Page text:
After waiting several hours by the dock, the commander bellowed for the men to prepare to board the ship. Mike gathered his duffel bag and flung it over his shoulder. The commander called Mike’s name, and he fell in line with the men from his company. He climbed the gangplank to the Edmund B. Alexander, formerly an old German cruise ship, The Amerika, which had been captured during World War I. This temporary metal sailing barracks resembled a tin library with all the men on deck packed as close as books on a shelf. As the vessel departed the harbor, the men fought for a prime spot along the railing to gander a last glimpse of Lady Liberty.
Mike stared over the convoy at the disappearing silhouette of the Statue of Liberty and the skyline of New York, his head swirling with a tornado of emotions. As he listened to the water splash along the hull, his fears washed up from the pit of his stomach in anticipation of the inevitable encounter with enemy troops. Heartache engulfed his mind as he wondered how Helen and his family felt, with their loneliness and fear. He contemplated his own uncertainties. Would he return to America to embrace Helen, or would she be forced to endure the agony of seeing him lying in a cold, dark box?
The bitter air cleared Mike’s head as he stood on the deck and gazed at thousands of stars shining in the endless sky and the soft glow of moonlight on the water. He stared at the awe-inspiring night sky as the ocean winds whisked across his cheeks. God’s beauty and the experience of traveling on the sea for the first time squelched the foreboding thoughts of his journey to the gates of hell.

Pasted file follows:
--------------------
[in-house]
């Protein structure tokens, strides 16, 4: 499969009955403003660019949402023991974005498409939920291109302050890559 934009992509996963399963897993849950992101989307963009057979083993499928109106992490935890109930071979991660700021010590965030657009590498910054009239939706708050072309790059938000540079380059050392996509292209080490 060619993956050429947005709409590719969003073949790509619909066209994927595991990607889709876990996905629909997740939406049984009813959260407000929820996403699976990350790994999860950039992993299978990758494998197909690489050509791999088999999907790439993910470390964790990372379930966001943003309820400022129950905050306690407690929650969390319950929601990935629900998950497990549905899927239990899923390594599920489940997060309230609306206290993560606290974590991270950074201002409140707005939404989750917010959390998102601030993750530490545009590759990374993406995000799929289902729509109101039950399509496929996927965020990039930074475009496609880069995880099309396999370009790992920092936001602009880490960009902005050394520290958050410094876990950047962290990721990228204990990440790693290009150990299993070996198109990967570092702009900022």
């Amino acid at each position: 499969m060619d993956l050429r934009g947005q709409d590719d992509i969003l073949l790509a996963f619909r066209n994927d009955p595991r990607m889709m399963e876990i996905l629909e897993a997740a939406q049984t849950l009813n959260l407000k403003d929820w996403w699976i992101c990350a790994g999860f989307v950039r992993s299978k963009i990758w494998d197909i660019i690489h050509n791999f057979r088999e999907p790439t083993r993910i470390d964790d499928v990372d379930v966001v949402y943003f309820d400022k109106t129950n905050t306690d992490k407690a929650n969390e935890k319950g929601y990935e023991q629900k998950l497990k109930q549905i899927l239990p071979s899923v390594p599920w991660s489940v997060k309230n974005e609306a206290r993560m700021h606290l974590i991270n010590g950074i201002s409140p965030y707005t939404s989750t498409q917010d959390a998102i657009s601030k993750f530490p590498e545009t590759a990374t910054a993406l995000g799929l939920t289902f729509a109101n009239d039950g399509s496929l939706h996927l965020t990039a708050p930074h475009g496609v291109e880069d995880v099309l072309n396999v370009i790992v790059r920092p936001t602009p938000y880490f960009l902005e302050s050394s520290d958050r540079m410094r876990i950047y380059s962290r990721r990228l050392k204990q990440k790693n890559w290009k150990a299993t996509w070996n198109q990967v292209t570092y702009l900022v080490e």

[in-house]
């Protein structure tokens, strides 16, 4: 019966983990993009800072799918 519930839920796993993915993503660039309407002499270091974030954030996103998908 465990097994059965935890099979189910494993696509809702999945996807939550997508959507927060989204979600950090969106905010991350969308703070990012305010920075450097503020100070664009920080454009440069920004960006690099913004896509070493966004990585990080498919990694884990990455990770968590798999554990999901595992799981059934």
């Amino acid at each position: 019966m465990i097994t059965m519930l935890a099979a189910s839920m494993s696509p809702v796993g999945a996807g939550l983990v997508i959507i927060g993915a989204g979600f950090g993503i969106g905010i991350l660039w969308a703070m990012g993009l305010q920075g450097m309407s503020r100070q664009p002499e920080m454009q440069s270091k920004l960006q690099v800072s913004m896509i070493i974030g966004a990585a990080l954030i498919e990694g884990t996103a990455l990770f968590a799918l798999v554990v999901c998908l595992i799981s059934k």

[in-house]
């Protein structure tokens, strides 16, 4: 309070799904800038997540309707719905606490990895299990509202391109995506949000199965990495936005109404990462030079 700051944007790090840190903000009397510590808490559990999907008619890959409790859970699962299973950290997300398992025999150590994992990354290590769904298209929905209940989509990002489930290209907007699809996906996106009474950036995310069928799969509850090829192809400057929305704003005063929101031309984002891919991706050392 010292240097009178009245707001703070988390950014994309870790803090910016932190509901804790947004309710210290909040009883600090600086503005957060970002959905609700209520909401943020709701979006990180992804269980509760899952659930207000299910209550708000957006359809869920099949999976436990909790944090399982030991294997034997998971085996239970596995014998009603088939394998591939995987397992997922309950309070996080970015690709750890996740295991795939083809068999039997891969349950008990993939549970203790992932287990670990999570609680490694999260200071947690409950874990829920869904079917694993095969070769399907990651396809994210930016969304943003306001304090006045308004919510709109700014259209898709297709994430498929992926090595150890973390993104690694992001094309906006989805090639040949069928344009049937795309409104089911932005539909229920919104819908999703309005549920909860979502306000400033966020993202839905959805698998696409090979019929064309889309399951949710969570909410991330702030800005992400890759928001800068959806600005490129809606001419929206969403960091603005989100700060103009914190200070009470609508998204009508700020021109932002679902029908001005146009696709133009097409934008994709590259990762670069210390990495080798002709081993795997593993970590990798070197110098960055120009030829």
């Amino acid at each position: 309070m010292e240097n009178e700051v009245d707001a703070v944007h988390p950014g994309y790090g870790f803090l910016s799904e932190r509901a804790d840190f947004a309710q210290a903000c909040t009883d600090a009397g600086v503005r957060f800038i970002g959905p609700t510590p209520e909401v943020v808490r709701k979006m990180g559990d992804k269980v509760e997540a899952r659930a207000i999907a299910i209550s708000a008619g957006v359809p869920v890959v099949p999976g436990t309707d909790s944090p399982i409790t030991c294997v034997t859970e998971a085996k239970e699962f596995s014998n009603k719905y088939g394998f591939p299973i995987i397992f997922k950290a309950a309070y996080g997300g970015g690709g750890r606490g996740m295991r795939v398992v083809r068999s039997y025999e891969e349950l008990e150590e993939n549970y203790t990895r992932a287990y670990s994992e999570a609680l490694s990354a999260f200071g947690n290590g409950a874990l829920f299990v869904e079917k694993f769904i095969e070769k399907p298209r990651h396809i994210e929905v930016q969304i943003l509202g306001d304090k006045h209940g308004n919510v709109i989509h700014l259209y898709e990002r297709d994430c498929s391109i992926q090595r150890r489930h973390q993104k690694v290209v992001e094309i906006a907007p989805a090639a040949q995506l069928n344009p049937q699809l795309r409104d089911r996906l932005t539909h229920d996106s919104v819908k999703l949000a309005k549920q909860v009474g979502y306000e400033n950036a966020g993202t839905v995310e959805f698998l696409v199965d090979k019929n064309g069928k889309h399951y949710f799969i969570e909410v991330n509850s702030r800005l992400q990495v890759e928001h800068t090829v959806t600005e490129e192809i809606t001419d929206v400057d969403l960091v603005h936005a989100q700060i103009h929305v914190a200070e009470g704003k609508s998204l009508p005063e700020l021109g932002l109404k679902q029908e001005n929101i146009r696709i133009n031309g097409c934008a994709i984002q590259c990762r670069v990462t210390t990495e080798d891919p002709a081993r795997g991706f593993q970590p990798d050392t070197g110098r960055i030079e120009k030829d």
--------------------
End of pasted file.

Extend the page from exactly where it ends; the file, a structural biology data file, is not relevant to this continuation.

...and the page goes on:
He lazed in the allure of the setting and daydreamed of Helen resting in his arms, listening to lapping waters on the elegant cruise line of yesteryear. Lying on a chaise lounge during the afternoon and dining and dancing in the evening. Mike imagined the once-exquisite chandeliers and furniture that had adorned this ship, along with tables set with fine china and silverware. Now, the once aristocratic vessel, stripped of all its grandeur, became a bleak, barren mover of bodies across the sea.
Suddenly, the loud voices of men arguing disrupted Mike’s fantasy. The commander ordered them to clear the deck, and Mike grabbed his duffel bag and proceeded to his assigned cabin. Inside the room, the men lying on the canvas-and-iron bunks, stacked five and six high to the ceiling, resembled cargo on a shelf. With all the beds occupied, Mike was assigned to the second rotation for sleep. He didn’t anticipate his eyes closing or his body relaxing and was undeterred that he needed to wait.
He heaved his canvas bag onto the mountain of personal belongings in the corner. As he turned to leave, he noticed the statement “Kilroy was here” with a picture of a cartoonish man etched on the door. Various stories had circulated about the infamous and ubiquitous, yet anonymous, Kilroy. One tale declared a shipbuilder claimed responsibility; another stated it involved an admiral, and one story told about a GI searching for his girlfriend. The origin was not as significant as what Kilroy represented: an encouraging sign of an American soldier who existed, fighting for freedom.
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